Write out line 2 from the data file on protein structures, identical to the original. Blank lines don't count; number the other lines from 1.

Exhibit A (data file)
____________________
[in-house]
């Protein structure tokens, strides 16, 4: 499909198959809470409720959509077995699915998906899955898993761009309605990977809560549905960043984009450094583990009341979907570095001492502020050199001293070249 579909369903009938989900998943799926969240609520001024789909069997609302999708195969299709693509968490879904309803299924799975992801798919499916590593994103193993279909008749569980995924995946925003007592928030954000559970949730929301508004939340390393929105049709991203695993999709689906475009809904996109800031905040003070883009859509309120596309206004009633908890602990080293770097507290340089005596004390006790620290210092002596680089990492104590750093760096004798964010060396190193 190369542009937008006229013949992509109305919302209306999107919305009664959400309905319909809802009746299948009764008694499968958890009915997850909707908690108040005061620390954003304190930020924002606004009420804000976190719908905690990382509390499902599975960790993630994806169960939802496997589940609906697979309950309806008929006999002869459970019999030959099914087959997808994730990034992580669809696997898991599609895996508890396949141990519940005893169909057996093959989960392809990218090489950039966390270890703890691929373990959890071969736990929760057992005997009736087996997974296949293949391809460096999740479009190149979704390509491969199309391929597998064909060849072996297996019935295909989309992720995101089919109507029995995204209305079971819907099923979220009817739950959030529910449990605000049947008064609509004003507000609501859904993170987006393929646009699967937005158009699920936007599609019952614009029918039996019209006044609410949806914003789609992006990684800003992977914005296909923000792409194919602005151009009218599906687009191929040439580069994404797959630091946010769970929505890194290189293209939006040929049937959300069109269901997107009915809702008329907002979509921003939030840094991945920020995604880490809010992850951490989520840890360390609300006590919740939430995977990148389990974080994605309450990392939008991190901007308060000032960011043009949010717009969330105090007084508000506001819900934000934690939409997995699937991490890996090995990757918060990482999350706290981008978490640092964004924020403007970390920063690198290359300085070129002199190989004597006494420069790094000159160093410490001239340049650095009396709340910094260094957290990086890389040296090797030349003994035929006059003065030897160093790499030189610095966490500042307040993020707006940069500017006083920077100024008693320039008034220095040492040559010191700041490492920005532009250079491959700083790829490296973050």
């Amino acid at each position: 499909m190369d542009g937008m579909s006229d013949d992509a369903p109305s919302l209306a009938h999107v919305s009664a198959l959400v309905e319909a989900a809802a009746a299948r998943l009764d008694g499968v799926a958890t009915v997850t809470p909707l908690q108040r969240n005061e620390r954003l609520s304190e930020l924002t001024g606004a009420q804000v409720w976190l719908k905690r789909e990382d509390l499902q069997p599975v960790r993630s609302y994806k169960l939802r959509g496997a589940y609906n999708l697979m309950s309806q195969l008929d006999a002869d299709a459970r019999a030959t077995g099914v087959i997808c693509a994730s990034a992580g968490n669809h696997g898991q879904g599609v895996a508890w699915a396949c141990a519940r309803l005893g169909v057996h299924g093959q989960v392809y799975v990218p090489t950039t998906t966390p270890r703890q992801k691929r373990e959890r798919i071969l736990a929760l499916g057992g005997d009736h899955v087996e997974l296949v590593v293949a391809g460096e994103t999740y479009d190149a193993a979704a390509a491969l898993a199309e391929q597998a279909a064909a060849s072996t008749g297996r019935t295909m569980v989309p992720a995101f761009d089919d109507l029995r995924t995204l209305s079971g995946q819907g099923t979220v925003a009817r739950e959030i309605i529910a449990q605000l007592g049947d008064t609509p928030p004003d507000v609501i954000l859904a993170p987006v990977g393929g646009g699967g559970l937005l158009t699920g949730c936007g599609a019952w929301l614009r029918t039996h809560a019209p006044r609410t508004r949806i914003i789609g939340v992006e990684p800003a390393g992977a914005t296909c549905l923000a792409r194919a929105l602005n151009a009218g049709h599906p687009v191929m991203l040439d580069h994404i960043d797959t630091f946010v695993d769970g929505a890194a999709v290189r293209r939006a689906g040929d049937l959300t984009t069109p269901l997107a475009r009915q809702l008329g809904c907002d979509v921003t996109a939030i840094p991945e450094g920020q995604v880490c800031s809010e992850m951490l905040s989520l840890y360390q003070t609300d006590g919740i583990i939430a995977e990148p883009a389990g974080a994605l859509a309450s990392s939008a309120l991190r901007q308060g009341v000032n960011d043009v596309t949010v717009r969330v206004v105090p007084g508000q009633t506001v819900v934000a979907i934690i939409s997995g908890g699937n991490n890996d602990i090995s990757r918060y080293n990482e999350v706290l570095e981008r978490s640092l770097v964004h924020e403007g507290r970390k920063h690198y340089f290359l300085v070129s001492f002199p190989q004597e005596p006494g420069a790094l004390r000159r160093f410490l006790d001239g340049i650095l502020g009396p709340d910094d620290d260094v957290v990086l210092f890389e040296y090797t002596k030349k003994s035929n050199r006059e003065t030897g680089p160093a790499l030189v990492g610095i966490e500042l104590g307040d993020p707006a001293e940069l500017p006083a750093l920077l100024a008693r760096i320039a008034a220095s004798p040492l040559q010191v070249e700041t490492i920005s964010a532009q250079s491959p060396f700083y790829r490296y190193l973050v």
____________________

């Protein structure tokens, strides 16, 4: 499909198959809470409720959509077995699915998906899955898993761009309605990977809560549905960043984009450094583990009341979907570095001492502020050199001293070249 579909369903009938989900998943799926969240609520001024789909069997609302999708195969299709693509968490879904309803299924799975992801798919499916590593994103193993279909008749569980995924995946925003007592928030954000559970949730929301508004939340390393929105049709991203695993999709689906475009809904996109800031905040003070883009859509309120596309206004009633908890602990080293770097507290340089005596004390006790620290210092002596680089990492104590750093760096004798964010060396190193 190369542009937008006229013949992509109305919302209306999107919305009664959400309905319909809802009746299948009764008694499968958890009915997850909707908690108040005061620390954003304190930020924002606004009420804000976190719908905690990382509390499902599975960790993630994806169960939802496997589940609906697979309950309806008929006999002869459970019999030959099914087959997808994730990034992580669809696997898991599609895996508890396949141990519940005893169909057996093959989960392809990218090489950039966390270890703890691929373990959890071969736990929760057992005997009736087996997974296949293949391809460096999740479009190149979704390509491969199309391929597998064909060849072996297996019935295909989309992720995101089919109507029995995204209305079971819907099923979220009817739950959030529910449990605000049947008064609509004003507000609501859904993170987006393929646009699967937005158009699920936007599609019952614009029918039996019209006044609410949806914003789609992006990684800003992977914005296909923000792409194919602005151009009218599906687009191929040439580069994404797959630091946010769970929505890194290189293209939006040929049937959300069109269901997107009915809702008329907002979509921003939030840094991945920020995604880490809010992850951490989520840890360390609300006590919740939430995977990148389990974080994605309450990392939008991190901007308060000032960011043009949010717009969330105090007084508000506001819900934000934690939409997995699937991490890996090995990757918060990482999350706290981008978490640092964004924020403007970390920063690198290359300085070129002199190989004597006494420069790094000159160093410490001239340049650095009396709340910094260094957290990086890389040296090797030349003994035929006059003065030897160093790499030189610095966490500042307040993020707006940069500017006083920077100024008693320039008034220095040492040559010191700041490492920005532009250079491959700083790829490296973050």